Randall Lucas 2006-06-21
Vim, the text editor extraordinaire, came out with version 7.0 last month. At some point, unwittingly, I had updated my work computer — Cygwin under Windows XP — using the Cygwin setup.exe file, not expecting any major version number changes. Hence, I didn’t even realize that Vim 7 was now on my machine.
This morning, I was doing as I normally do in writing a document with many recurrences of the same word — “ctrl-N” to cycle through possible completions of the word — when an odd grey-and-purple blob appeared below my cursor, filled with words! Unsettled, I lifted my fingers from the keys — what was this colorized monstrosity?
And then I realized. Vim was giving me “tool tips.” Here, in a console window, using naught but VT100 control codes. Jaded IDE addicts will say: “sure, but my GUI IDE has had those for years.” Perhaps. But I can use my tool tips in a German cybercafe, over an SSH session from a Danger Hiptop, or over a serial line in a generic data center.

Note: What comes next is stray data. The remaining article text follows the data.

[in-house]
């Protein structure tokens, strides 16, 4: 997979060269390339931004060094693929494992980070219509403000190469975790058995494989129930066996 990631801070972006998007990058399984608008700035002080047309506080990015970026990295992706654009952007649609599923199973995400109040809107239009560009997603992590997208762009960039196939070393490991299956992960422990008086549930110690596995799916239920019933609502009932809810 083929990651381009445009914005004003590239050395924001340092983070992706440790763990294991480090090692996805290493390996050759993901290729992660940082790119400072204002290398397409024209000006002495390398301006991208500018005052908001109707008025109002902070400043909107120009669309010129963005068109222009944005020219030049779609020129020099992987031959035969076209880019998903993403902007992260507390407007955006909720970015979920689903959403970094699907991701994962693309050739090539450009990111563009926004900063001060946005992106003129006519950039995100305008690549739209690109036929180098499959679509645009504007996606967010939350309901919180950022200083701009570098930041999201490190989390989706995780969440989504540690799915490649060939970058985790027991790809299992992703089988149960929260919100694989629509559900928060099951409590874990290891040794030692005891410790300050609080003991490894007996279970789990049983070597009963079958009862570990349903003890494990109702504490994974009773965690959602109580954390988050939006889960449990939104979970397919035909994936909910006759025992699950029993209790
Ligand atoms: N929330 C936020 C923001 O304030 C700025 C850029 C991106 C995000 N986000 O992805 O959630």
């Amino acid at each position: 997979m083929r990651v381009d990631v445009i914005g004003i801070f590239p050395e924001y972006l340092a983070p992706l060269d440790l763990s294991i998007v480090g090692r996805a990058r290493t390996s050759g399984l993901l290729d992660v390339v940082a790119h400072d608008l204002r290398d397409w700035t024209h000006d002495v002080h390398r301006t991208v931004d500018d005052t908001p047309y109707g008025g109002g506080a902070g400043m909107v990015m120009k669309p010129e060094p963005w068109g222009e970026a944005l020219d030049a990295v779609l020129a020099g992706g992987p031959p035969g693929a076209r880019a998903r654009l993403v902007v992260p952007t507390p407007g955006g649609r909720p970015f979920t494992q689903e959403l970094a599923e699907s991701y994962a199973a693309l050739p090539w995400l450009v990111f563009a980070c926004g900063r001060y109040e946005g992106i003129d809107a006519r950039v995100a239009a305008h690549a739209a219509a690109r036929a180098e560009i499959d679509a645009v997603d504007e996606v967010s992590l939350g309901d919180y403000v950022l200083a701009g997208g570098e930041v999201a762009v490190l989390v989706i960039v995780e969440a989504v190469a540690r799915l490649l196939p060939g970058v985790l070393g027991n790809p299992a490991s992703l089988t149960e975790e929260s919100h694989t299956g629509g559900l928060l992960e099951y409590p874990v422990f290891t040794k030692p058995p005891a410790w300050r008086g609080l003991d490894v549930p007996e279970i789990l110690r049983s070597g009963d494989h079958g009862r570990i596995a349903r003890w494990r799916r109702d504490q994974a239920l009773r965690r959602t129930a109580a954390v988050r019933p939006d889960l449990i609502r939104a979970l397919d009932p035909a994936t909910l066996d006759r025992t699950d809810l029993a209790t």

For Perl, populating the tool tips with syntactically valid items (method names, operators, etc.) will be hard, at least according to the conventional notion that “only perl can parse Perl.” But, for Ruby, Python, and, should the need arise, C or Java, adding syntax-awareness (see “:help complete-items”) should be just an exercise in glue coding.